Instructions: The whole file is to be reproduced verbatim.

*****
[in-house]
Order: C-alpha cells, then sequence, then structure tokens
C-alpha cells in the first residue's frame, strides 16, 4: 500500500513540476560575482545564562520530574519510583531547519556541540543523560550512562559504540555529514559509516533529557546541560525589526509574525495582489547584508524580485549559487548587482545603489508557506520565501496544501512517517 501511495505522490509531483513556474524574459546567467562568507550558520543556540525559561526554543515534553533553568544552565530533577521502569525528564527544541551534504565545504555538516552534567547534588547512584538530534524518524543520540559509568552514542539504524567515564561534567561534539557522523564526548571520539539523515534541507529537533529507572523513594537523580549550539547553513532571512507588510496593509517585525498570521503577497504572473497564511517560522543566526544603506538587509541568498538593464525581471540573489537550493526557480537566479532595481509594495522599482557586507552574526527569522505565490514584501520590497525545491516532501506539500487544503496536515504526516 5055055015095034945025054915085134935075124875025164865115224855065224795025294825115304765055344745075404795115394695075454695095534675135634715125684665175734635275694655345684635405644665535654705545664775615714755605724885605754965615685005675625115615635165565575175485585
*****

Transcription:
[in-house]
Order: C-alpha cells, then sequence, then structure tokens
C-alpha cells in the first residue's frame, strides 16, 4: 500500500513540476560575482545564562520530574519510583531547519556541540543523560550512562559504540555529514559509516533529557546541560525589526509574525495582489547584508524580485549559487548587482545603489508557506520565501496544501512517517 501511495505522490509531483513556474524574459546567467562568507550558520543556540525559561526554543515534553533553568544552565530533577521502569525528564527544541551534504565545504555538516552534567547534588547512584538530534524518524543520540559509568552514542539504524567515564561534567561534539557522523564526548571520539539523515534541507529537533529507572523513594537523580549550539547553513532571512507588510496593509517585525498570521503577497504572473497564511517560522543566526544603506538587509541568498538593464525581471540573489537550493526557480537566479532595481509594495522599482557586507552574526527569522505565490514584501520590497525545491516532501506539500487544503496536515504526516 5055055015095034945025054915085134935075124875025164865115224855065224795025294825115304765055344745075404795115394695075454695095534675135634715125684665175734635275694655345684635405644665535654705545664775615714755605724885605754965615685005675625115615635165565575175485585